Spitfire R6915, Imperial War Museum (2005)

Agazarian was promoted from pilot officer to flying officer on 14 August[18] and continued to fly throughout the Battle of Britain. His last victory with 609 Squadron was on 2 December, when he shared in the destruction of a Dornier Do 17 bomber with Polish pilot Tadeusz Nowierski.[12] By this time he had shot down six aircraft, damaged four and shared in the destruction of three. One of the aircraft he flew during the battle, Supermarine Spitfire number R6915, still exists and is preserved in the Imperial War Museum in London. He twice made forced landings in it because of battle damage, but used it to shoot down four German aircraft and damage another.[19]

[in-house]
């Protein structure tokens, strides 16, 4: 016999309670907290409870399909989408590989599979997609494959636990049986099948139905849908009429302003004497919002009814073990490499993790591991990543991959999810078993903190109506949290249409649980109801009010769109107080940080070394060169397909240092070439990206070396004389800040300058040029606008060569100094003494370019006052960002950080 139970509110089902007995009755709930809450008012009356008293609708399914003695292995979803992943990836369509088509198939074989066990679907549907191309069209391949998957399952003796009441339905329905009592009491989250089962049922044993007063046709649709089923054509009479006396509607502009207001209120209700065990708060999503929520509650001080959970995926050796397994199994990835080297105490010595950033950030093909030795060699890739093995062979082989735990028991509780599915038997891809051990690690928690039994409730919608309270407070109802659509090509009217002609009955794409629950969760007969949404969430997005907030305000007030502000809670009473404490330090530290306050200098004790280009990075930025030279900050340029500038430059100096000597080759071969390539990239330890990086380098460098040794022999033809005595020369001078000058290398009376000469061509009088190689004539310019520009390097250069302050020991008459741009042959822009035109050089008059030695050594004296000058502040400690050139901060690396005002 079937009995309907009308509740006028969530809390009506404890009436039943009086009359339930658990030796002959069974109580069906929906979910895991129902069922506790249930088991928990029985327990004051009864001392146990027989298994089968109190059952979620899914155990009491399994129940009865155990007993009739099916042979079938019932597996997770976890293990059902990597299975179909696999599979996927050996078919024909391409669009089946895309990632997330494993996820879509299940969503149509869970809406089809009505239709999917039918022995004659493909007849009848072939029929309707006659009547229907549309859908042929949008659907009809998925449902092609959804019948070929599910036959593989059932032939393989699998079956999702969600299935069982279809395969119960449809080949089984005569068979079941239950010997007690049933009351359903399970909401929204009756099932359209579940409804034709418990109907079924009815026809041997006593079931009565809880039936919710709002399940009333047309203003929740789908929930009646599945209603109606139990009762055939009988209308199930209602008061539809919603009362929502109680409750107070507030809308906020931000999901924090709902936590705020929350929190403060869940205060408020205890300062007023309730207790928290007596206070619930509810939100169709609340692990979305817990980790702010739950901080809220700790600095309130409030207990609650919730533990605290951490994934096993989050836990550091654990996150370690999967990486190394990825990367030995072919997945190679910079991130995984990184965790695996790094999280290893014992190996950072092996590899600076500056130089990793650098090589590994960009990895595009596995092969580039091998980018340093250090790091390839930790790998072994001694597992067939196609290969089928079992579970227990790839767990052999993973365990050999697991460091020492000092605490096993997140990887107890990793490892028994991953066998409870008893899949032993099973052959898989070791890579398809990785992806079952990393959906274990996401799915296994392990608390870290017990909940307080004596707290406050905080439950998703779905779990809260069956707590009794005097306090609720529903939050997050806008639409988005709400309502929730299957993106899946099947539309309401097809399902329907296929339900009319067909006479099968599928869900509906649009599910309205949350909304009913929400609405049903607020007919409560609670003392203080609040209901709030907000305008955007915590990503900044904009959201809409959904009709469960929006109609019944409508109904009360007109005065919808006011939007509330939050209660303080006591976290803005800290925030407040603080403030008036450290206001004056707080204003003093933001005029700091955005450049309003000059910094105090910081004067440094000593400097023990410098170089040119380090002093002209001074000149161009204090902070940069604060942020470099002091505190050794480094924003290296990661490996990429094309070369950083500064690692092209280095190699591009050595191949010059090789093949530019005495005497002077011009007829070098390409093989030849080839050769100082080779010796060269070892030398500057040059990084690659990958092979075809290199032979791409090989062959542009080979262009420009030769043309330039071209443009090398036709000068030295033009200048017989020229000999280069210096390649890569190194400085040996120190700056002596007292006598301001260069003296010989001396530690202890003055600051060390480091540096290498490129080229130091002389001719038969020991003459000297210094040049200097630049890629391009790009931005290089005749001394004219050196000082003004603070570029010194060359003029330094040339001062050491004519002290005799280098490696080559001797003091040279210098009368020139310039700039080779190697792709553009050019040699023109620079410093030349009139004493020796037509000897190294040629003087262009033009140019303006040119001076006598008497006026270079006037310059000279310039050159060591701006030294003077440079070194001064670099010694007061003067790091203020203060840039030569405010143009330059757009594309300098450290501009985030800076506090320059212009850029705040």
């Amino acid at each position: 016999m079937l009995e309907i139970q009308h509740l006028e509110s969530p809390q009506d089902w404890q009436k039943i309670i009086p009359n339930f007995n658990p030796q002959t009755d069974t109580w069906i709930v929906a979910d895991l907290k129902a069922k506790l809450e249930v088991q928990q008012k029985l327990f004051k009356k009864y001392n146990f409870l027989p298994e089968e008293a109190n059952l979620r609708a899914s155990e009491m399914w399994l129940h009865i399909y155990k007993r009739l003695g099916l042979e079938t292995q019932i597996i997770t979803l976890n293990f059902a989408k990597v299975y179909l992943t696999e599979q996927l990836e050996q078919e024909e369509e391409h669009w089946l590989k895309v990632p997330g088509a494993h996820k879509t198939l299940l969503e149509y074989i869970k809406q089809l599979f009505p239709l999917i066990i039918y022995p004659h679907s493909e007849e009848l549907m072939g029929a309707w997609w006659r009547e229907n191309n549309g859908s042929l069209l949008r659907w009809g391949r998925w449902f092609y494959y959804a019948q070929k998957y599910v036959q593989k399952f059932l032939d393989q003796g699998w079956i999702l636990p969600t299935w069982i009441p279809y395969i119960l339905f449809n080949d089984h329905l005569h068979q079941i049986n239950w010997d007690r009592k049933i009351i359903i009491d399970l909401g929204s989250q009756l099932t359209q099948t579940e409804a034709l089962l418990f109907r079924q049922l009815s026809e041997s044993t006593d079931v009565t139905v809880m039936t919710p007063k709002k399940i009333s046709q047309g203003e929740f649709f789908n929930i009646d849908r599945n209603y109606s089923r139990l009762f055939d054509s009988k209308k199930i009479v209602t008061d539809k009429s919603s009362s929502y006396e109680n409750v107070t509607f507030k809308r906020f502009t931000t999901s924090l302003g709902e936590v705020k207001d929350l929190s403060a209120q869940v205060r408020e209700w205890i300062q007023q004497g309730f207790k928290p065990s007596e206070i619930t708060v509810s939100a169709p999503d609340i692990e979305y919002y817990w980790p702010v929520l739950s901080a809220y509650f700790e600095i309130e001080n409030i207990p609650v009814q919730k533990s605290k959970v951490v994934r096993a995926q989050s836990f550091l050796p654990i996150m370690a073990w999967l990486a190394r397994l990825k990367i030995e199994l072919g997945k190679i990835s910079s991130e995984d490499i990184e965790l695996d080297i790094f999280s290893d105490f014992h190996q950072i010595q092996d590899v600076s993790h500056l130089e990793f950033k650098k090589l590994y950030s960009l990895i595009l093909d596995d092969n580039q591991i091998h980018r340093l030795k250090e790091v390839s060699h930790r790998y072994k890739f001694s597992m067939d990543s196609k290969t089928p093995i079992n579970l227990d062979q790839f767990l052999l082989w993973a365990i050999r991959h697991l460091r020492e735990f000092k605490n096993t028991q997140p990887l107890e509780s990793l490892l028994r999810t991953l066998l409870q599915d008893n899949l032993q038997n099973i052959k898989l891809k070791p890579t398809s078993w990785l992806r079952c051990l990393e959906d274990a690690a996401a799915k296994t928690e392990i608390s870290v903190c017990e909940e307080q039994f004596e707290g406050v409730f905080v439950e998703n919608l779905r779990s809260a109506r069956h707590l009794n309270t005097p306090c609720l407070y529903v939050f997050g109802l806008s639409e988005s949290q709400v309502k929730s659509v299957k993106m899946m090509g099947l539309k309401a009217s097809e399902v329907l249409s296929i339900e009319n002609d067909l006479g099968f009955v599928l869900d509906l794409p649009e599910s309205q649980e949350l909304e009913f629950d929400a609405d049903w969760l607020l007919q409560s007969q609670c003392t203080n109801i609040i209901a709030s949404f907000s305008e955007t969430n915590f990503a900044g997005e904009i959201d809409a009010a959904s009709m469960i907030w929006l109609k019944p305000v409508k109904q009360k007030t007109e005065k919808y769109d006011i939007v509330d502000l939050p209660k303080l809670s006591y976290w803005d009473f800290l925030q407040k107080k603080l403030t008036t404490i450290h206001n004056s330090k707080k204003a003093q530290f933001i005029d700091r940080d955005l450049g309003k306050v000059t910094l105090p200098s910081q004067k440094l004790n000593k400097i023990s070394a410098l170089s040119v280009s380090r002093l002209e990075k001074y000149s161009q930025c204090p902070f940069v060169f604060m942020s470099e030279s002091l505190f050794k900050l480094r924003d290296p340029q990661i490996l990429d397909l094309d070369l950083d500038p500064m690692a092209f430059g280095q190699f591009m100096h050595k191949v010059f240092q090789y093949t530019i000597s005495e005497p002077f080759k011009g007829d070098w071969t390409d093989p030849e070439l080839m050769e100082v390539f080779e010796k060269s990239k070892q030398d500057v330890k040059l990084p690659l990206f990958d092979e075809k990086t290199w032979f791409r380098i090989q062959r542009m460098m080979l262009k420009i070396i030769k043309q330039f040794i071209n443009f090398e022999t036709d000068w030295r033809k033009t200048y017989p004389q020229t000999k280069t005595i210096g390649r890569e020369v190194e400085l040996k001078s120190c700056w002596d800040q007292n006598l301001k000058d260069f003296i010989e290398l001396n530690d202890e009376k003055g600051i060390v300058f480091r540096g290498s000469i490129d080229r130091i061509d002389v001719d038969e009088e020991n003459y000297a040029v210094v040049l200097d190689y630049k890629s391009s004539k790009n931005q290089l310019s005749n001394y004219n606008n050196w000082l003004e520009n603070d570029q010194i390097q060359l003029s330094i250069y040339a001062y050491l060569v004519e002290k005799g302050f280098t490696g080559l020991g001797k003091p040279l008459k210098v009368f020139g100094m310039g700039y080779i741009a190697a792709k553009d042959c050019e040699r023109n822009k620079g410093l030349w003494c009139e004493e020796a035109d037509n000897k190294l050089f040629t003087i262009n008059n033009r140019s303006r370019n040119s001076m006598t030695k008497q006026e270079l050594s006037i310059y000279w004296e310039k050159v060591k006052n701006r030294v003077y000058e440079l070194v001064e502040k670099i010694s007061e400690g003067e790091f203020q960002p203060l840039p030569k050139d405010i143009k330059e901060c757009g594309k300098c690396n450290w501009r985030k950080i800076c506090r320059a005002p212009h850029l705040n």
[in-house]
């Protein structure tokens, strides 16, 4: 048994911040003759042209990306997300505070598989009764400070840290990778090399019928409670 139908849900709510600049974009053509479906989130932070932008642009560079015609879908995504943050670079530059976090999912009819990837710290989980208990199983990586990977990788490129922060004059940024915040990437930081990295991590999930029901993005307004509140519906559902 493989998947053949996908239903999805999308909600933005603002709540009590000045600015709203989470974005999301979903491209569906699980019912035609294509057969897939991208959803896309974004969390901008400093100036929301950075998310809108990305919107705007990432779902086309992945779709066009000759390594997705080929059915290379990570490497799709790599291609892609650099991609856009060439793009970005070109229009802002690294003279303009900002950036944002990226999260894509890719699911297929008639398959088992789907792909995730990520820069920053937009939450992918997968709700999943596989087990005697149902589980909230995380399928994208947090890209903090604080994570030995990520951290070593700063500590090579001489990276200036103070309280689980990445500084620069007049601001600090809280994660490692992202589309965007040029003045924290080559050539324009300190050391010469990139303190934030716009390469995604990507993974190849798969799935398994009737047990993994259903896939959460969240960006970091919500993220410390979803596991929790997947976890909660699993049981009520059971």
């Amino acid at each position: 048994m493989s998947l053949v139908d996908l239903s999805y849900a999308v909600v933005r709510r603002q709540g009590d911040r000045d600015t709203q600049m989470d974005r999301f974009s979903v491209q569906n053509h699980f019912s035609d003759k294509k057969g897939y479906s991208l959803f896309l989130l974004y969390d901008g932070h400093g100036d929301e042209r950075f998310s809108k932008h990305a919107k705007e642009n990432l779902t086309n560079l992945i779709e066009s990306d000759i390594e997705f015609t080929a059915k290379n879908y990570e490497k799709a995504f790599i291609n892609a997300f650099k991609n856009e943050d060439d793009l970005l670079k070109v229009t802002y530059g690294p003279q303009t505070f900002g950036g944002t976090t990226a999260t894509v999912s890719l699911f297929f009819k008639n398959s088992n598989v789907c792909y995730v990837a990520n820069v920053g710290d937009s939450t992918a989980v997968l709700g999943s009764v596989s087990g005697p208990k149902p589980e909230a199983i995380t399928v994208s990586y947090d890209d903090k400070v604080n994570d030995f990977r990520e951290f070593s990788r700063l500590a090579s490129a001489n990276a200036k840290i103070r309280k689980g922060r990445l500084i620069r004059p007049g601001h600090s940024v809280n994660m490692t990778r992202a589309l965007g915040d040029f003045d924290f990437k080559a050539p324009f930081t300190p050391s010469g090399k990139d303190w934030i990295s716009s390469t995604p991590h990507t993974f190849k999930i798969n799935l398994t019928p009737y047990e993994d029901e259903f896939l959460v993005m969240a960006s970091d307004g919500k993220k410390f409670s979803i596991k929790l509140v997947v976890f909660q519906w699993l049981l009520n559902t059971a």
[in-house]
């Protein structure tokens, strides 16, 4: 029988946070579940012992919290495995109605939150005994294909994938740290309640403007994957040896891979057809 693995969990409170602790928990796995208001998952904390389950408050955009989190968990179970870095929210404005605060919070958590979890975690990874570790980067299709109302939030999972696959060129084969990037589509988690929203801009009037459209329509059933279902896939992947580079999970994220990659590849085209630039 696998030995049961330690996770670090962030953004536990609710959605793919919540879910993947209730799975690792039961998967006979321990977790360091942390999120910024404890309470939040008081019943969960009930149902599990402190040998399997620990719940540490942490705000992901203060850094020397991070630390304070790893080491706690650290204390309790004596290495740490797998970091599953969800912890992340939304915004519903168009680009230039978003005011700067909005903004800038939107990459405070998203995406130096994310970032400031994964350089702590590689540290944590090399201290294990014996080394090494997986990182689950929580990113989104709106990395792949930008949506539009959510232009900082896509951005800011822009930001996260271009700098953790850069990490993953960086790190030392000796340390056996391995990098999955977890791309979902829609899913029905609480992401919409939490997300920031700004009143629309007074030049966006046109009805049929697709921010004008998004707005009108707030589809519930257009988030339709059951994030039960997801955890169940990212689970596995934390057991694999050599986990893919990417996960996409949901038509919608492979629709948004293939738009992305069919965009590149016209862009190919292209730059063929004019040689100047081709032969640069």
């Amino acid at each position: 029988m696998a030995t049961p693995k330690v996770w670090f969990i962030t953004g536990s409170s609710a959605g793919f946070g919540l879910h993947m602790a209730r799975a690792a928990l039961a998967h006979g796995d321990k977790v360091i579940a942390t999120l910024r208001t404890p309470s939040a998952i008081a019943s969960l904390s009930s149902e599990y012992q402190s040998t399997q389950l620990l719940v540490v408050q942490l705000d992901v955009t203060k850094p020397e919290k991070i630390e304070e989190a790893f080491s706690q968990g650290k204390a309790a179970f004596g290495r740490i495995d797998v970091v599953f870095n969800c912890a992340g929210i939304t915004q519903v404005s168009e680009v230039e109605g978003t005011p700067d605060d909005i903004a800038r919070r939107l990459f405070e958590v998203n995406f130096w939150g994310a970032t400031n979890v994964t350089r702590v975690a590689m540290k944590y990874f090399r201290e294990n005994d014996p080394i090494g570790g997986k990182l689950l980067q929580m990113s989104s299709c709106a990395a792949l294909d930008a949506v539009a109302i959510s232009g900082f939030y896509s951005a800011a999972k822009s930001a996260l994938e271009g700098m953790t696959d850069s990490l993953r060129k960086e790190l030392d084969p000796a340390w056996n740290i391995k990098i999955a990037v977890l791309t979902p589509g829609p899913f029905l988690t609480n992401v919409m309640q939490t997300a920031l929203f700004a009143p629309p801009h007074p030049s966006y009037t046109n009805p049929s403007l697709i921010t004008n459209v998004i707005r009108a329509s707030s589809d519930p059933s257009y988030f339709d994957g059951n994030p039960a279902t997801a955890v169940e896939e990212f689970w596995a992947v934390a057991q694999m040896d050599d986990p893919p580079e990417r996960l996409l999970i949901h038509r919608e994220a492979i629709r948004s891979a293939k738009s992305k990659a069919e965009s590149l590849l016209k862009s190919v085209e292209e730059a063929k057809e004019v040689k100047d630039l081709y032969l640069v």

In January 1941, Agazarian received a requested transfer to 274 Squadron in North Africa,[12] a fighter squadron equipped with Hawker Hurricanes. On 1 May 1941, he destroyed a Messerschmitt Bf 109 over Tobruk, Libya. However, on 16 May, he was shot down and killed by Fw. Franz Elles in a Messerschmitt Bf 109 of 2./JG 27 near Gambut (Kambut),[12] during the Commonwealth offensive known as Operation Brevity.[20] He is buried in the Knightsbridge War Cemetery, Acroma, Libya.[21]